Foods that drastically reduce heart disease risk [식탐]

[헤럴드경제=육성연 기자] Heart disease is a disease of concern around the world to the extent that the World Health Organization (WHO) ranks it as the leading cause of death due to disease.

In Korea, as a result of a survey by the Health Insurance Review and Assessment Service, the number of patients with heart diseases such as heart failure, angina pectoris, and myocardial infarction increased by 16.9% over the past five years (2016-2021).

In particular, when the heart health deteriorates with age, the red light on brain health also turns on. A study published in the international medical journal ‘The Lancet Healthy Longevity’ found that after age 36, the poorer the heart health, the worse the brain health.

Like other adult diseases, heart disease is also affected by diet. A study published in JACC (2015), the official journal of the American Heart Association, found that a healthy diet containing fruits and vegetables, whole grains, legumes and fish could reduce the risk of heart disease by more than 30%. ‘Whole grains’ are considered as the best food for heart health among foods composed of a healthy diet.

According to a study from Tufts University in the United States published in The Journal of Nutrition (2021), data from 3121 people from 1971 to 2014 was analyzed. The waist circumference increased only 0.5 inches. Blood sugar and blood pressure levels also increased less than the average group. Waist circumference and elevated blood sugar and blood pressure levels are major factors that increase the risk of heart disease.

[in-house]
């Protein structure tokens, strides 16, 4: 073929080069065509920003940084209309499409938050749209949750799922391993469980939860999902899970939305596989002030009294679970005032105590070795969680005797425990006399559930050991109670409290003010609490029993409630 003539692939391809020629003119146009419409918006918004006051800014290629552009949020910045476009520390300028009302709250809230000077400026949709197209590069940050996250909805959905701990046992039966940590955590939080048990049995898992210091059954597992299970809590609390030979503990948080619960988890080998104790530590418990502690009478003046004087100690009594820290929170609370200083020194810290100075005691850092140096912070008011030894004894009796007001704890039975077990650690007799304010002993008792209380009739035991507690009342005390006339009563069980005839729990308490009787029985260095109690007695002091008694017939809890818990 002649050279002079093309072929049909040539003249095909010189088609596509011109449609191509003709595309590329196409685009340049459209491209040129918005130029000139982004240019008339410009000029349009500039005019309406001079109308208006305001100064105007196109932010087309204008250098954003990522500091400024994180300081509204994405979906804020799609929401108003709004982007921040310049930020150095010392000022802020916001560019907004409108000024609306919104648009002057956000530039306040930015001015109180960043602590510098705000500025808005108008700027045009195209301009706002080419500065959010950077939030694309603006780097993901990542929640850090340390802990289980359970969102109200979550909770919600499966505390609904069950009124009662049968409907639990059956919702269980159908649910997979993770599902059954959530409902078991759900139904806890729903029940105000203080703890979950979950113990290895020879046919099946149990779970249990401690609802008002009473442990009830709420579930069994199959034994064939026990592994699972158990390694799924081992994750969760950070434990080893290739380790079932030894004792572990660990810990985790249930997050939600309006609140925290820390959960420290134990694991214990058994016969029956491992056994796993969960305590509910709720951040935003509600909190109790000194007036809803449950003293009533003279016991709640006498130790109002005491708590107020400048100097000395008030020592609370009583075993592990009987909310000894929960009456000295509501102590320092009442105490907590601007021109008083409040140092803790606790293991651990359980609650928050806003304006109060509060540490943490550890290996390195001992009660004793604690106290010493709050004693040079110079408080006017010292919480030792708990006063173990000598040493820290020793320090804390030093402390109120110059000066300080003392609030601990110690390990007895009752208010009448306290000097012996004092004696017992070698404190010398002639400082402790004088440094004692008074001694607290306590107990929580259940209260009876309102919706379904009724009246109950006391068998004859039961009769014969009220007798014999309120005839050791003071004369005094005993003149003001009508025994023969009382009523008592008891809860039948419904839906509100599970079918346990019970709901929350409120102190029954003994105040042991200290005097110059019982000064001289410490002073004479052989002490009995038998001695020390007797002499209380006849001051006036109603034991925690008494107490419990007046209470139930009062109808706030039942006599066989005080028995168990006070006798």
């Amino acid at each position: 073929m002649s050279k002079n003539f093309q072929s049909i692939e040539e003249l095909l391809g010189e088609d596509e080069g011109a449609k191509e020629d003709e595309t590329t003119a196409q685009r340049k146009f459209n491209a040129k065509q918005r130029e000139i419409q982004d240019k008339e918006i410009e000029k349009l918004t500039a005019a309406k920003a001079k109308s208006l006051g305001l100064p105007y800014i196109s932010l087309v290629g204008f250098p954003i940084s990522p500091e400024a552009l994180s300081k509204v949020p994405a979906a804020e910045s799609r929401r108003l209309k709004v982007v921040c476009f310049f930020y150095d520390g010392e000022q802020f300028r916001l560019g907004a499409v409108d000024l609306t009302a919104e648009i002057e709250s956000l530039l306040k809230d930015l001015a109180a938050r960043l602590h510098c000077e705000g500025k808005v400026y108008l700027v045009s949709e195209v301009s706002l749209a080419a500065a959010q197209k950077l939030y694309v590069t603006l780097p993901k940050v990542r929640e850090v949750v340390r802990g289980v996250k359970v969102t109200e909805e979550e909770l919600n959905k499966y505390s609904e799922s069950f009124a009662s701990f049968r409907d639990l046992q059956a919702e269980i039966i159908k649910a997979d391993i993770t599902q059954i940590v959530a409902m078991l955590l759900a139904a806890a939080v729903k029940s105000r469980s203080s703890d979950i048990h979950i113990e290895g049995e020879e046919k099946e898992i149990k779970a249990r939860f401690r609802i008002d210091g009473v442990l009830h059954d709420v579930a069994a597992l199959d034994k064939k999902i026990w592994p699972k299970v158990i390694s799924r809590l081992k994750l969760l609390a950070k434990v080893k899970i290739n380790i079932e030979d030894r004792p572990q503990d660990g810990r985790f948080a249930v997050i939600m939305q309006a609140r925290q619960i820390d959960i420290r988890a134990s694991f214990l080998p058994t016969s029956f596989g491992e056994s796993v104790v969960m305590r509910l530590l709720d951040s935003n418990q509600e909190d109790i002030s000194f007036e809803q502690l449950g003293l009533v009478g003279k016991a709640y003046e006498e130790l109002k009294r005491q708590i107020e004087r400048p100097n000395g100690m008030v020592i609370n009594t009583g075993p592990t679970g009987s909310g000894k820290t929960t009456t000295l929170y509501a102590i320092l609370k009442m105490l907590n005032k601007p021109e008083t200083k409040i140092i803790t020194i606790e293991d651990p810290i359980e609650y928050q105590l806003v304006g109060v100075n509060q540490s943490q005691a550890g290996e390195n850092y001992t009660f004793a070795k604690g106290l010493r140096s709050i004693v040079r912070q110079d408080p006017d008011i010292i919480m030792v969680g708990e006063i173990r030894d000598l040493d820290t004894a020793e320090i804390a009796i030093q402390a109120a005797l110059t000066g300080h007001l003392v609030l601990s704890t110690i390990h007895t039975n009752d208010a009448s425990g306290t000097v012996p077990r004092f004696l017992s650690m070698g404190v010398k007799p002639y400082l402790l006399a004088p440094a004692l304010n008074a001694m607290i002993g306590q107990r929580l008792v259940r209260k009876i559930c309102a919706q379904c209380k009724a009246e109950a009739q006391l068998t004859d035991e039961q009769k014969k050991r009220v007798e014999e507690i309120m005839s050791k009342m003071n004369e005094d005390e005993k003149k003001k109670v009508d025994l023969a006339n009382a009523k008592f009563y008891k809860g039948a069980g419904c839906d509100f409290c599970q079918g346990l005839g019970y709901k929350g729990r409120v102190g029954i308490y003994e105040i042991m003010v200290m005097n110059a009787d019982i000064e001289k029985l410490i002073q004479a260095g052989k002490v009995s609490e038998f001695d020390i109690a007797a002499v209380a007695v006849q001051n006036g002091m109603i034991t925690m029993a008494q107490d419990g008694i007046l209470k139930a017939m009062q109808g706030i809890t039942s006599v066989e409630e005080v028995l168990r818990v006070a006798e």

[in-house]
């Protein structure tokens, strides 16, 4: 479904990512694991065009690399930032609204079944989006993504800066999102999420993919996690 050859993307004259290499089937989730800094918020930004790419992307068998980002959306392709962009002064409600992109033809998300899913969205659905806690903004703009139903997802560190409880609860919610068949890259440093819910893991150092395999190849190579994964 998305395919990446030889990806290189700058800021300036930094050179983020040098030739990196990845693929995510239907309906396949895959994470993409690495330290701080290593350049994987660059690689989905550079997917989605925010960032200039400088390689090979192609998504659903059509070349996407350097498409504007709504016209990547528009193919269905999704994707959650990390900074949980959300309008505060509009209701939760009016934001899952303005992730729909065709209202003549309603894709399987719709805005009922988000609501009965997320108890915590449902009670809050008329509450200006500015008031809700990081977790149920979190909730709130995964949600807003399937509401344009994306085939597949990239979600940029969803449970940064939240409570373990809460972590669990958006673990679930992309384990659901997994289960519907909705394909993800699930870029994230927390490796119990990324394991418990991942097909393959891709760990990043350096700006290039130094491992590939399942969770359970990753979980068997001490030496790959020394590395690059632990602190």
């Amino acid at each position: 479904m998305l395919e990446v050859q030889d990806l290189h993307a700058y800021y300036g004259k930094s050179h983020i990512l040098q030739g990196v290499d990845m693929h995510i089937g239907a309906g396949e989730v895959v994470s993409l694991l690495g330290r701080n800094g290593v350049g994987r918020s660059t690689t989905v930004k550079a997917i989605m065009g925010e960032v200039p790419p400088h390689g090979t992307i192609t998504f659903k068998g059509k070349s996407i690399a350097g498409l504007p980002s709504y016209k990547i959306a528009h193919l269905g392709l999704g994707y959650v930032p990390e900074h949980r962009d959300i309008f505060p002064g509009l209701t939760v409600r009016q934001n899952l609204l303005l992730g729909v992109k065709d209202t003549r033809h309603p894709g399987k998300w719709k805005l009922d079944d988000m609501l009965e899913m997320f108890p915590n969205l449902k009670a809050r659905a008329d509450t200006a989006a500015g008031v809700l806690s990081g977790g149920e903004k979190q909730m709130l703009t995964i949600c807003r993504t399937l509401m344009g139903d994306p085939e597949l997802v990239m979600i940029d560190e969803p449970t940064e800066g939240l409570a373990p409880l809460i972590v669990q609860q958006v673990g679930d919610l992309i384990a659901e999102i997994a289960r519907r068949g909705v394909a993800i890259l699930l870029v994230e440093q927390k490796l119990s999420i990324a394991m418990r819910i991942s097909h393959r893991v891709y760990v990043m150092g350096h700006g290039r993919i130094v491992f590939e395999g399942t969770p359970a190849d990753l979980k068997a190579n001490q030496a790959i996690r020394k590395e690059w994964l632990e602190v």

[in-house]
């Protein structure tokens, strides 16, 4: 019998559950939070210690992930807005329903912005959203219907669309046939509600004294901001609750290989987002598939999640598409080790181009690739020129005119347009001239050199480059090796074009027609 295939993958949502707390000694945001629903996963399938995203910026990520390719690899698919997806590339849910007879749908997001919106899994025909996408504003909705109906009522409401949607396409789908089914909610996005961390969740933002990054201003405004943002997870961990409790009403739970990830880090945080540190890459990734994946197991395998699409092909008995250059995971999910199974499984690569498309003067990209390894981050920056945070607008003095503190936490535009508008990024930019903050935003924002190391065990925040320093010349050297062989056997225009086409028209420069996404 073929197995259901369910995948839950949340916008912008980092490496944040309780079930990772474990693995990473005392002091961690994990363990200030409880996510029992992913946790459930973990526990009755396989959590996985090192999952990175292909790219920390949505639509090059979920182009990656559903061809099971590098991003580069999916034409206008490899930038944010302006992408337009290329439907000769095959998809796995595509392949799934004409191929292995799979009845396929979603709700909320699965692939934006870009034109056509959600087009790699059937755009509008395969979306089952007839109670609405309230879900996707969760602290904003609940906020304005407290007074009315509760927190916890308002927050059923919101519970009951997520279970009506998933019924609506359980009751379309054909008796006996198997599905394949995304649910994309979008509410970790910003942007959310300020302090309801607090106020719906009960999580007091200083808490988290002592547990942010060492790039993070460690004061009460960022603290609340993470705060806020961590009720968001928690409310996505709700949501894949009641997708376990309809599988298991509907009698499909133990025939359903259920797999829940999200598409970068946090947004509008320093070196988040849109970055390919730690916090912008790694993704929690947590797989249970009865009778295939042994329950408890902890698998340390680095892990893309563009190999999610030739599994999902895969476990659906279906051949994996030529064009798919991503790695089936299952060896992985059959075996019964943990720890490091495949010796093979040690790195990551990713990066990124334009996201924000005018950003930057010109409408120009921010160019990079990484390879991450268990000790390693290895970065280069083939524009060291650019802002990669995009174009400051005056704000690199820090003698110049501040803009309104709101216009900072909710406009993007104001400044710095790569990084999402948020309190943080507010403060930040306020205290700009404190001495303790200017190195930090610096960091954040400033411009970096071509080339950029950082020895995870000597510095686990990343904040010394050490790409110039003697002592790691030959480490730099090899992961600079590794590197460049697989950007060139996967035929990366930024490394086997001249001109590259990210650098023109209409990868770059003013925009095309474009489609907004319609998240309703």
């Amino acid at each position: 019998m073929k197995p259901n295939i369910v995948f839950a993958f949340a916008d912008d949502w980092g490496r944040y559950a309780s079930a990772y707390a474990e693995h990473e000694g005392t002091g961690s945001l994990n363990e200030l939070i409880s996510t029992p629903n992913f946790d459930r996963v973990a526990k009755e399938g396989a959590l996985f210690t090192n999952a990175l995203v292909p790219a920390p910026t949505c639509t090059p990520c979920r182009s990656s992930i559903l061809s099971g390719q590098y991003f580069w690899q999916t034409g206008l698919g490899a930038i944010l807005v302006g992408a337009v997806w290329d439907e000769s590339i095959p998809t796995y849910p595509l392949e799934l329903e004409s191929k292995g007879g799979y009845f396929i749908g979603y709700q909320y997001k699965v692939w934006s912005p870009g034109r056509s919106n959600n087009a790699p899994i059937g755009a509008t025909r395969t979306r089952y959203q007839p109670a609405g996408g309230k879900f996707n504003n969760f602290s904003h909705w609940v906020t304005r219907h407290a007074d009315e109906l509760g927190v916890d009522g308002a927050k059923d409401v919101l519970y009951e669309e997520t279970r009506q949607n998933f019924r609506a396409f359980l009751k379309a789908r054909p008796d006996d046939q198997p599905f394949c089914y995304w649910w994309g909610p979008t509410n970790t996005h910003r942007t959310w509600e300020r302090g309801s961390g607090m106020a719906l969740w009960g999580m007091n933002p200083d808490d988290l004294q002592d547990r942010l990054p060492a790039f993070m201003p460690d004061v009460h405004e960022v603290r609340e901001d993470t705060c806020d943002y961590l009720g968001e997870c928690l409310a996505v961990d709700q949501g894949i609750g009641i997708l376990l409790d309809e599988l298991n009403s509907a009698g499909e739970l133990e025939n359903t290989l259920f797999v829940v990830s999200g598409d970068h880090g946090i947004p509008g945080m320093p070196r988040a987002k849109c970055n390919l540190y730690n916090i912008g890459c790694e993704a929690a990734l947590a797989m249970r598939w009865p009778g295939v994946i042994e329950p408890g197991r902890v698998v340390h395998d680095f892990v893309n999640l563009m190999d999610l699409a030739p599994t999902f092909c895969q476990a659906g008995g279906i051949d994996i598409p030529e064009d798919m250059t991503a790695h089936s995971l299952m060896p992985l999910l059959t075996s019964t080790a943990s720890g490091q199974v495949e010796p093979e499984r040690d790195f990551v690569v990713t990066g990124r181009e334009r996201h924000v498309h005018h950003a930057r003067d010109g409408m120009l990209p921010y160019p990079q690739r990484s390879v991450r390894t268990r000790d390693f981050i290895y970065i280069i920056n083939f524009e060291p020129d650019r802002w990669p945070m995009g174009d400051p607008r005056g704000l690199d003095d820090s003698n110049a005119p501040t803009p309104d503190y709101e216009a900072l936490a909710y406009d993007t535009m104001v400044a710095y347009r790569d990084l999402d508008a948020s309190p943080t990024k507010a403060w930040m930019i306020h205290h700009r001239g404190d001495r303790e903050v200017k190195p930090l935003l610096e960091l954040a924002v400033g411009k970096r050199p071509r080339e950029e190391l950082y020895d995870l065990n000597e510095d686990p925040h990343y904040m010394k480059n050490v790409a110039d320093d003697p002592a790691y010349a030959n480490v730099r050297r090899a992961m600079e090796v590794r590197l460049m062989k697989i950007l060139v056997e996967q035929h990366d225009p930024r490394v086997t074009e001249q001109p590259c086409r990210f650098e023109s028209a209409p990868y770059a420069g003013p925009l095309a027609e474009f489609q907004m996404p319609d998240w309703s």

“Whole grains provide health benefits beyond helping middle-aged people manage their weight,” the researchers said.

According to nutritionists, the fiber and various nutrients in whole grains work together to make the most of your energy. Magnesium and potassium in whole grains can help lower blood pressure, and whole grains are a great source of B vitamins, which help your cells metabolize energy and function at their best. Dietary fiber can help prevent blood sugar spikes after a meal.

Refined carbohydrates, on the other hand, are very low in nutrients and fiber and cause blood sugar to rise quickly. The United States Department of Agriculture (USDA) suggests eating at least half of your daily grain intake for whole grains.

When you think of whole grains, you often think of brown rice, but lately there have been more types of whole grains, so you can choose according to your taste. In particular, oats, called the king of grains, are the representative whole grains recommended by many nutritionists as they were selected as one of the top 10 superfoods by the Harvard Institute of Public Health in the United States in 2019. Another option is to use whole grain products, such as oatmeal or granola made from oats, or whole wheat pasta or rye bread.

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